Who wrote the book?

In this, the shortest book of the Old Testament, it seems the prophet Obadiah considered each word a high-priced commodity. Apparently, he was unable to afford any words describing himself or his family in any way. Therefore, while twelve other men named Obadiah appear in Scripture, Old Testament scholars cannot identify with certainty any of them as the author of this book. Though the ultimate identity of this prophet is shrouded in mystery, Obadiah’s emphasis on Jerusalem throughout this prophecy of judgment on the foreign nation of Edom, allows us at least to presume that Obadiah came from somewhere near the holy city in the southern kingdom of Judah.

Where are we?

Dating the book of Obadiah accurately is nearly impossible due to the scant historical information contained in the book. While several options have been proposed by scholars, the best argument places Obadiah in the 840s BC, making him the earliest writing prophet, a few years prior to Joel, and a contemporary of Elisha. The biggest piece of evidence for this early date comes from Obadiah 1:10–14, which indicates an Edomite invasion of Jerusalem. While Edom was too weak a nation to ever invade Judah on its own, Edom no doubt participated with other nations when the winds of change blew in its favor.

In the 840s, when Edom rebelled against King Jehoram of Judah, the Philistines and the Arabians also invaded Jerusalem (2 Kings 8:20–22; 2 Chronicles 21:16–17). While 2 Chronicles does not indicate the Edomites’ participation in the invasion, Obadiah 1:10–14 pictures the violent behavior that the Edomites carried out on their neighbors, waiting on nearby roads to cut down those fleeing from the invaders within Jerusalem. The Edomites could have easily heard of Jerusalem’s invasion by foreign powers and entered themselves into the fray so that they too might benefit from plundering their neighbors in Jerusalem.

Why is Obadiah so important?

The majority of the book pronounces judgment on the foreign nation of Edom, making Obadiah one of only three prophets who pronounced judgment primarily on other nations (Nahum and Habakkuk are the others). While others of the prophetic books contain passages of judgment against Edom and other nations, Obadiah’s singular focus points to a significant, albeit difficult, truth about humanity’s relationship with God: when people remove themselves from or place themselves in opposition to God’s people, they can expect judgment, rather than restoration, at the end of life.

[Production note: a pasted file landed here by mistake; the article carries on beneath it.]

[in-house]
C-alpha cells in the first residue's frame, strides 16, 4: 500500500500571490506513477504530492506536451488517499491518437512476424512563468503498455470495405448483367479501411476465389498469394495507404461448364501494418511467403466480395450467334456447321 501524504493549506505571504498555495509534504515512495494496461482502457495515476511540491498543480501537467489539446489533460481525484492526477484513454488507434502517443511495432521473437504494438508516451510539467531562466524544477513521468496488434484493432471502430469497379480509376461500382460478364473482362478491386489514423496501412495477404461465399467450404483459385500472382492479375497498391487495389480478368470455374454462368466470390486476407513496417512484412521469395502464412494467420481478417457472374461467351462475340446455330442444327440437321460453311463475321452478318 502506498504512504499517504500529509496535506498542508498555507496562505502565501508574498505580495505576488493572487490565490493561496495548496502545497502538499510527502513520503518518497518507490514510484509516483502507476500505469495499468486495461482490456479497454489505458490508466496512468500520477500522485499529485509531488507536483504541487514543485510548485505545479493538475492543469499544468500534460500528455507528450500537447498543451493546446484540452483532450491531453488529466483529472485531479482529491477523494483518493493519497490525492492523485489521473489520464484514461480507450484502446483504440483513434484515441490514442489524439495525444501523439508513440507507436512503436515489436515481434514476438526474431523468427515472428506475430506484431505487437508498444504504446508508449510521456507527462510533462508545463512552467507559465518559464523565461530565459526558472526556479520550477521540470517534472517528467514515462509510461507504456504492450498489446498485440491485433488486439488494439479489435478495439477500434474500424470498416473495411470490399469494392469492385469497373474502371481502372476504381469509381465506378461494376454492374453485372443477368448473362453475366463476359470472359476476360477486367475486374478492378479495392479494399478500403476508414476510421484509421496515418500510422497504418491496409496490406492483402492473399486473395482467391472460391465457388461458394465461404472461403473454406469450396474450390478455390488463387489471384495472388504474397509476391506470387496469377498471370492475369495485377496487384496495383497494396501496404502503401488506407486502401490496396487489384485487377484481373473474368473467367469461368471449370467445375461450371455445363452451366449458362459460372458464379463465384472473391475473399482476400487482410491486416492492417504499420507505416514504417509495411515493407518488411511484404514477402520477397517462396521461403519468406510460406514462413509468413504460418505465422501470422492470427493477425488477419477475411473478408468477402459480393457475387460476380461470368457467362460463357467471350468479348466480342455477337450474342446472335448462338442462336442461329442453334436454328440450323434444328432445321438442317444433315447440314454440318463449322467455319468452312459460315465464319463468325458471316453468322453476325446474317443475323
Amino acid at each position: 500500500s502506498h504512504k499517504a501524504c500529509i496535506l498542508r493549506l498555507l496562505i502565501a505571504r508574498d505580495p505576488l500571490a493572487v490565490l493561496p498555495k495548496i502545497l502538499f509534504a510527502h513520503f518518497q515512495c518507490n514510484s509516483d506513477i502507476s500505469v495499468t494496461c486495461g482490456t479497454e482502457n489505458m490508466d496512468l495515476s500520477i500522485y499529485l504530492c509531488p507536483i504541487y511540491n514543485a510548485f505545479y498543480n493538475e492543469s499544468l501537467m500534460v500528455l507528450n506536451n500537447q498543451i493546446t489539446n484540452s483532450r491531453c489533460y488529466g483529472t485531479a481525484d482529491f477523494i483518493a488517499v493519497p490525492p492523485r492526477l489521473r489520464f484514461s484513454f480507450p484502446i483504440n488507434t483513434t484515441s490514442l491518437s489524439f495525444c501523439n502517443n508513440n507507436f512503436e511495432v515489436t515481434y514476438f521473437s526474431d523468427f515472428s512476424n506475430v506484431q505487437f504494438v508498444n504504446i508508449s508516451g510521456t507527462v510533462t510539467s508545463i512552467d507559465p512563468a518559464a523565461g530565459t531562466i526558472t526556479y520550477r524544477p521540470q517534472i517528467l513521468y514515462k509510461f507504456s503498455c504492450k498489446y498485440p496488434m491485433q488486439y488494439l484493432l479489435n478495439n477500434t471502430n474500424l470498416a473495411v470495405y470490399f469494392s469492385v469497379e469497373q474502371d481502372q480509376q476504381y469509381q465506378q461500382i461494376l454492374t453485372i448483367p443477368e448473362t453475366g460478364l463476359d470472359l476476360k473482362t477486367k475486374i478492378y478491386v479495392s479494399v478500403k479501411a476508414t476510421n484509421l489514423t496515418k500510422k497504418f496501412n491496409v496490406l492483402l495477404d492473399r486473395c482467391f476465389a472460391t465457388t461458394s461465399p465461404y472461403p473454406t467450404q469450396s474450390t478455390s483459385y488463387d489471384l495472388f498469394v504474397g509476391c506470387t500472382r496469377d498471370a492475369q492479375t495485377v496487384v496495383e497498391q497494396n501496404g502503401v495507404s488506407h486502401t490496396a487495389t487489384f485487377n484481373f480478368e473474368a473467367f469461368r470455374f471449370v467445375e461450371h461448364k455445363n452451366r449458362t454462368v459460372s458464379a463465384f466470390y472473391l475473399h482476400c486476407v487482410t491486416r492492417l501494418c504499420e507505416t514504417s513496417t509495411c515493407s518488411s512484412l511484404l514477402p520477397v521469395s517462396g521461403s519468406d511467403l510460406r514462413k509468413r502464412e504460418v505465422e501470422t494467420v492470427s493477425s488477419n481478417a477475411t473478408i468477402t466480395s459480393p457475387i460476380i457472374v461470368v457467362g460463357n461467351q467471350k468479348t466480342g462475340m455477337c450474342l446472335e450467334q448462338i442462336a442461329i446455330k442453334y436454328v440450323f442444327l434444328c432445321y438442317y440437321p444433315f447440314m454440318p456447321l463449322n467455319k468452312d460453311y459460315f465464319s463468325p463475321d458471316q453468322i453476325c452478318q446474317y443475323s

What's the big idea?

Obadiah’s name, meaning “worshipper of Yahweh,” offers an interesting counterpoint to the message of judgment he pronounced on Edom, Judah’s neighbor to the southeast.1 As a worshipper of Yahweh, Obadiah placed himself in a position of humility before the Lord; he embraced his lowly place before the almighty God.

That God sent a man named “worshipper of Yahweh” to the people of Edom was no mistake. Edom had been found guilty of pride before the Lord (Obadiah 1:3). They had thought themselves greater than they actually were; great enough to mock, steal from, and even harm God’s chosen people. But the “Lord GOD,” a name Obadiah used to stress God’s sovereign power over the nations, will not stand idly by and let His people suffer forever (1:1). Through Obadiah, God reminded Edom of their poor treatment of His people (1:12–14) and promised redemption, not to the Edomites but to the people of Judah (1:17–18). The nation of Edom, which eventually disappeared into history, remains one of the prime examples of the truth found in Proverbs 16:18: “Pride goes before destruction, / And a haughty spirit before stumbling.”

How do I apply this?

Obadiah’s prophecy focuses on the destructive power of pride. It reminds us of the consequences of living in a self-serving manner, of following through on our own feelings and desires without considering their impact on those around us. Do you struggle to set aside your own wants and desires for those of God and others? Though such pride has been part of the lives of fallen human beings since the tragedy of the fall in Eden, Obadiah offers us a stark reminder to place ourselves under God’s authority, to subject our appetites to His purposes, and to find our hope in being His people when the restoration of all things comes.

  1. Walter L. Baker, "Obadiah," in The Bible Knowledge Commentary: Old Testament, ed. John F. Walvoord and Roy B. Zuck (Wheaton, Ill.: Victor Books, 1985), 1453.